By May 1959, he had increased this to 260.35mph before securing both a water speed record of 276.33 mph and a land speed record of 403.10mph in Australia during 1964. Following on from this double success, he returned to Coniston Water with the hope of achieving his ultimate goal of over 300 mph on water. However, it was not to be: tragically, on 4 January 1967, Bluebird K7 somersaulted during her return run on an attempt at the record. Donald was killed in the crash and Bluebird sunk beneath the surface of the lake. On the outward run, K7 had recorded a speed of 297.6 mph and as she had made her return, it’s thought Donald was piloting her at a speed of 328 mph.

It was a tragic case of so near, so far – but Coniston continues on in its role as the ‘spiritual home’ of record breaking. It therefore seems entirely appropriate that this famous lake now hosts the annual Coniston Powerboat Record Week and has done so since 2005. The event itself is organised by the Windermere Motor Boat Racing Club and features in the calendar of the Union International Monoautique – the World governing body of powerboat racing. It brings together all classes of boat from hydroplanes to inshore circuit racers to large offshore boats and has taken place on Coniston Water since the National Park Authority decreed a speed limit of 10 knots on Lake Windermere in-order to restore the lake’s tranquillity.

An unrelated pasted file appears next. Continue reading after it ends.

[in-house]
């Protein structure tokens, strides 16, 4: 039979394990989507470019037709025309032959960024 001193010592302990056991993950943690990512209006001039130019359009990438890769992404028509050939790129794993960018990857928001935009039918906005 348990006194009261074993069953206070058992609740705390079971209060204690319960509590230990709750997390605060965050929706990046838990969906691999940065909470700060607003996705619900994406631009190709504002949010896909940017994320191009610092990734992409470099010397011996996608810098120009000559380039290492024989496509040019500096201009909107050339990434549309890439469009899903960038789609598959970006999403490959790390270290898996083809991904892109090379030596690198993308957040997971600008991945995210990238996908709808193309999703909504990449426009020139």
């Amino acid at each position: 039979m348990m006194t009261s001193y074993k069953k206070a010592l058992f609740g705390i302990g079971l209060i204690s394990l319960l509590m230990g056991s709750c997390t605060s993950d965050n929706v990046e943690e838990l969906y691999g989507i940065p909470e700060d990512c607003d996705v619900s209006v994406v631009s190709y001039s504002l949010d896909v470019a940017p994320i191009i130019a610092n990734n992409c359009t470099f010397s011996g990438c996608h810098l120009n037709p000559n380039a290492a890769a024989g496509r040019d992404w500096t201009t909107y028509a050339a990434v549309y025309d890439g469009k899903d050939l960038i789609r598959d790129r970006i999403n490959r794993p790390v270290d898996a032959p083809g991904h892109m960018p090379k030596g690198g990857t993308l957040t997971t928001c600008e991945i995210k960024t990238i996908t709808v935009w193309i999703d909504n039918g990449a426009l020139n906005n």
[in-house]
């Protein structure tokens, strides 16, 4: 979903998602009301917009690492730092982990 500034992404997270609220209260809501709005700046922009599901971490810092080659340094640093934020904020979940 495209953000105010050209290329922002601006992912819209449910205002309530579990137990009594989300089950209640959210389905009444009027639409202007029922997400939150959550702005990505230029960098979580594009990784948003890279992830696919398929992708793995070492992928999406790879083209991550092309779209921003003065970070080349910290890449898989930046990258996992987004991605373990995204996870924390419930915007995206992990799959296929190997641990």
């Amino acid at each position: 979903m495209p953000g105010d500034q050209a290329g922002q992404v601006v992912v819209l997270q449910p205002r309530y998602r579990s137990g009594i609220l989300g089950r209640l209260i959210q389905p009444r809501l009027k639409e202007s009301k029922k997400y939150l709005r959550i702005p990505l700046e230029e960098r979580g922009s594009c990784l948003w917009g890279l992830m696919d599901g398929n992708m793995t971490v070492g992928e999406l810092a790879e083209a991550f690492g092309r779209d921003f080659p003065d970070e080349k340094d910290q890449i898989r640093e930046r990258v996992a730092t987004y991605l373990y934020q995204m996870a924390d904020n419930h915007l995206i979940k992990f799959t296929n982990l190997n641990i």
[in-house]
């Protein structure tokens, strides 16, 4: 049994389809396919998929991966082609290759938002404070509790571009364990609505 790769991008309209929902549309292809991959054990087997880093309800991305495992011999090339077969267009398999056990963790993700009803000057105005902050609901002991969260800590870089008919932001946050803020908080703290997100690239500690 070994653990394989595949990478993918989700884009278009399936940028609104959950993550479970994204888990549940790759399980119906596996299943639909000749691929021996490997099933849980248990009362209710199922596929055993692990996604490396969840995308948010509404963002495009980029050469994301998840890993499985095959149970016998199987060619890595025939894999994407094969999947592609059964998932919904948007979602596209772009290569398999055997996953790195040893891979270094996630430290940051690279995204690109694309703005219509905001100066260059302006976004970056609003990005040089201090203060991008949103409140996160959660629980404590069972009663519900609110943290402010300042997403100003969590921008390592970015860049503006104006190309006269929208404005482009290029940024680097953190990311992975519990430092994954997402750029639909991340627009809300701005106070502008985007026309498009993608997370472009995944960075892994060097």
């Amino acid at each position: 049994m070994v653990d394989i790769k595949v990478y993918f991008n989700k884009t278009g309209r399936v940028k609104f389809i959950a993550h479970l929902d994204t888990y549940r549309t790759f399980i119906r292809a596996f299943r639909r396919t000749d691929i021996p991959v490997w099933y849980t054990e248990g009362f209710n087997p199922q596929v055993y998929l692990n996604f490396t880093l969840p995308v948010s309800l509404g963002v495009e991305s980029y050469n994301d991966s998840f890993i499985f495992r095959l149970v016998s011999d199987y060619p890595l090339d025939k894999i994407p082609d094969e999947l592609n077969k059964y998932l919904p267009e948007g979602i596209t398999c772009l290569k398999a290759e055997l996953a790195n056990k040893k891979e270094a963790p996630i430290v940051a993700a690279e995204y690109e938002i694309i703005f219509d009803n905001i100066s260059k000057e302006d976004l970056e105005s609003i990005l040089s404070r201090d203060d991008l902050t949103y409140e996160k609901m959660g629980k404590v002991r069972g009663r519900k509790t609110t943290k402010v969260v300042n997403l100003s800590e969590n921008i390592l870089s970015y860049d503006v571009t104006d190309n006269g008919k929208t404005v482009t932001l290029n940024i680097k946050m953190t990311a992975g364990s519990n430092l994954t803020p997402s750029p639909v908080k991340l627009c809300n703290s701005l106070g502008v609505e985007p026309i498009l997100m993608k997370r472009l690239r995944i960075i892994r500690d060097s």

This year, the Coniston Power Boat Records Week has enjoyed a significant increase in the number of entries and number of attempts made, as well as notable interest from spectators from the sheer number of records achieved.

Windermere resident Peter Hart was thrilled to break the National Unlimited Monohull record with a speed of 78.16mph; a new World and French National record was set by Mattieu Chiarini at a speed of 69.00mph. One of the youngest competitors included 16-year old Thomas Mantripp from the Lowestoft & Oulton Broad Motor Club. Thomas clocked a very respectable speed of 63.22 mph in the OSY400 Hydroplane class – a tricky grouping given that the driver must lie down within the craft – and this stood as a record for the majority of the week until fellow LOBMC club member, Wayne Moyse, increased the record by 0.78 mph.